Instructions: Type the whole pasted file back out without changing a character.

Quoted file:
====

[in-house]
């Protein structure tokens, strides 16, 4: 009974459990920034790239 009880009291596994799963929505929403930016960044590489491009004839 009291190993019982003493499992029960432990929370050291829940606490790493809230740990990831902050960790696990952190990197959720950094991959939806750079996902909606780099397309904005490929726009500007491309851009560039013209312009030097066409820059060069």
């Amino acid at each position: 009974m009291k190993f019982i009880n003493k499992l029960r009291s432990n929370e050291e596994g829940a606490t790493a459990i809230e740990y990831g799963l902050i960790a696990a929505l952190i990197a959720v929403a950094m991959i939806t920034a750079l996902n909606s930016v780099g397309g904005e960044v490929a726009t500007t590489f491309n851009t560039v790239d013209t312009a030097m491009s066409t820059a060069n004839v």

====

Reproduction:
[in-house]
């Protein structure tokens, strides 16, 4: 009974459990920034790239 009880009291596994799963929505929403930016960044590489491009004839 009291190993019982003493499992029960432990929370050291829940606490790493809230740990990831902050960790696990952190990197959720950094991959939806750079996902909606780099397309904005490929726009500007491309851009560039013209312009030097066409820059060069």
């Amino acid at each position: 009974m009291k190993f019982i009880n003493k499992l029960r009291s432990n929370e050291e596994g829940a606490t790493a459990i809230e740990y990831g799963l902050i960790a696990a929505l952190i990197a959720v929403a950094m991959i939806t920034a750079l996902n909606s930016v780099g397309g904005e960044v490929a726009t500007t590489f491309n851009t560039v790239d013209t312009a030097m491009s066409t820059a060069n004839v």